A Community Devoted to the Preservation and Practice of Celestial Navigation and Other Methods of Traditional Wayfinding
From: Brian Walton
Date: 2021 Dec 10, 01:13 -0800
Roger. Thank you.
Attached is a previously unpublished painting in my possession, of my great-grandfather's topsail schooner Grace, c1890. He would have used the same standard 5 figure time sight procedure as Alastor, when carrying STEAM coal from UK to Newfoundland.
It was whilst emulating my great-grandfather by reducing time sights afloat on my own boat that I realised how many tables and openings were needed, also preferably with good lighting and eyesight. I had previously used Reeds 4 figure versine method, and Greg Rudzinski's all haversine method ( converted to time sight with versines) with good results, especially since the running-on vector depended on relatively crude measurements of speed , heading, yaw and current. Despite the merchant marine using their method for over a century, aviators quickly simplified things.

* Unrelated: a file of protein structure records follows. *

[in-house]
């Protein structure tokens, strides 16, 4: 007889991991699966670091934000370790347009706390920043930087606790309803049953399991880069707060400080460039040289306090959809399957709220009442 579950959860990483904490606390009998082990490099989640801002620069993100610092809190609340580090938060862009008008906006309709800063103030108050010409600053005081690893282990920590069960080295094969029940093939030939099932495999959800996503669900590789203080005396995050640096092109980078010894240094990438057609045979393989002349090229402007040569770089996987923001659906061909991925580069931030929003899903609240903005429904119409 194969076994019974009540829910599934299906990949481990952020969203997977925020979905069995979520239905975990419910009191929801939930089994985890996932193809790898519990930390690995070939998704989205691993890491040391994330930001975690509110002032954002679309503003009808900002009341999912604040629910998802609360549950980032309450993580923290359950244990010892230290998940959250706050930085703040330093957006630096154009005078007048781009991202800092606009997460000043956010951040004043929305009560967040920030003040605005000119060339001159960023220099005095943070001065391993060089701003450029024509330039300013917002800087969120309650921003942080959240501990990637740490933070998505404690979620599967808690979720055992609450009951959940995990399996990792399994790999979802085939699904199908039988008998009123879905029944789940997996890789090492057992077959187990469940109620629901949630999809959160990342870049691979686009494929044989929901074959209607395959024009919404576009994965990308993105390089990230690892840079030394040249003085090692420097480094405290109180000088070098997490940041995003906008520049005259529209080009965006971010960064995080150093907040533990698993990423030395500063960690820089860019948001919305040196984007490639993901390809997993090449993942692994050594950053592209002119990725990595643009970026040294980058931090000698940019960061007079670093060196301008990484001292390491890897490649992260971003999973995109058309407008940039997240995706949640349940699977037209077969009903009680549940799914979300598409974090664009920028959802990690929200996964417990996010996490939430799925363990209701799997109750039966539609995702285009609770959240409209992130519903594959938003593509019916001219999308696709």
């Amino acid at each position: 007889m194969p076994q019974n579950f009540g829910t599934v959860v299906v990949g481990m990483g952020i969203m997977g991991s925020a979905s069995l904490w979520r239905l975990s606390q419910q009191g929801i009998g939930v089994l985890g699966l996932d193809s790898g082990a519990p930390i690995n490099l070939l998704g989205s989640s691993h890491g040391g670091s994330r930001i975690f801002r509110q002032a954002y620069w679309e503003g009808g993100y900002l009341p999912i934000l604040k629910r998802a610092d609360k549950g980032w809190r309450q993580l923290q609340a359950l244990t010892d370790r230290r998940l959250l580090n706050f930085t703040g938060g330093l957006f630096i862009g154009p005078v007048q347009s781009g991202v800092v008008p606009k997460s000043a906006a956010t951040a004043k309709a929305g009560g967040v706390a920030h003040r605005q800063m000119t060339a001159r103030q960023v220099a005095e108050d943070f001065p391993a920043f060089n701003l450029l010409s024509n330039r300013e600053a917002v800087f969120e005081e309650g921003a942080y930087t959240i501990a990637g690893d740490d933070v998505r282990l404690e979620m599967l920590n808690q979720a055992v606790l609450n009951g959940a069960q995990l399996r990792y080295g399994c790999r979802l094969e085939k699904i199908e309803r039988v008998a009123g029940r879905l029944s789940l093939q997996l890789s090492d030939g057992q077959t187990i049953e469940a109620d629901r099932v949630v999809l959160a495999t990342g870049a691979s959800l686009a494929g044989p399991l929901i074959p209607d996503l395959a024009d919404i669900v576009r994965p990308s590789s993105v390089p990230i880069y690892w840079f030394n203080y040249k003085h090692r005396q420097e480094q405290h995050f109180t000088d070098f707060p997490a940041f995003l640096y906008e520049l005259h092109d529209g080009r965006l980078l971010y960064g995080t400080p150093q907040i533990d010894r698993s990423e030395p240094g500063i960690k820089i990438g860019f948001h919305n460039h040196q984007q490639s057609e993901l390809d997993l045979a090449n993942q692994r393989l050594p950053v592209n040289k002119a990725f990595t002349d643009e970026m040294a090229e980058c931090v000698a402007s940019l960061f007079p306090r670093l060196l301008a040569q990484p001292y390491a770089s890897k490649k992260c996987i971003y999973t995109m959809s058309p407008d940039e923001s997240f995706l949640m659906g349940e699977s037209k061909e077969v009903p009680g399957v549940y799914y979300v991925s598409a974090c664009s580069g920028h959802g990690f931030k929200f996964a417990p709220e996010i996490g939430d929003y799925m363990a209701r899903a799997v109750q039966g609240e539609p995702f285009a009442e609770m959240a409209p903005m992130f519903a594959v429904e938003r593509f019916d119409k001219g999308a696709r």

My grandfather, who sailed in Grace, and with whom I sailed, had no grasp of trig or logs when I was learning this at school, but could certainly assess speed and direction through the water.
Grace is shown here reefed down, near West Hinder, eastern English Channel. Compare with the full sail picture posted in NavList on 14 Jan 2019. The water damage was caused by a hole in the roof made by an incendiary bomb which didn't explode.
Now for another link with steam. Grace was sold on to another owner. Whilst positioning from Exeter to Teignmouth for kaolin, he took a tow to save time. The towline parted, and the steam tug was unable to recover the line. Grace was driven ashore and lost, on 16 Oct 1907.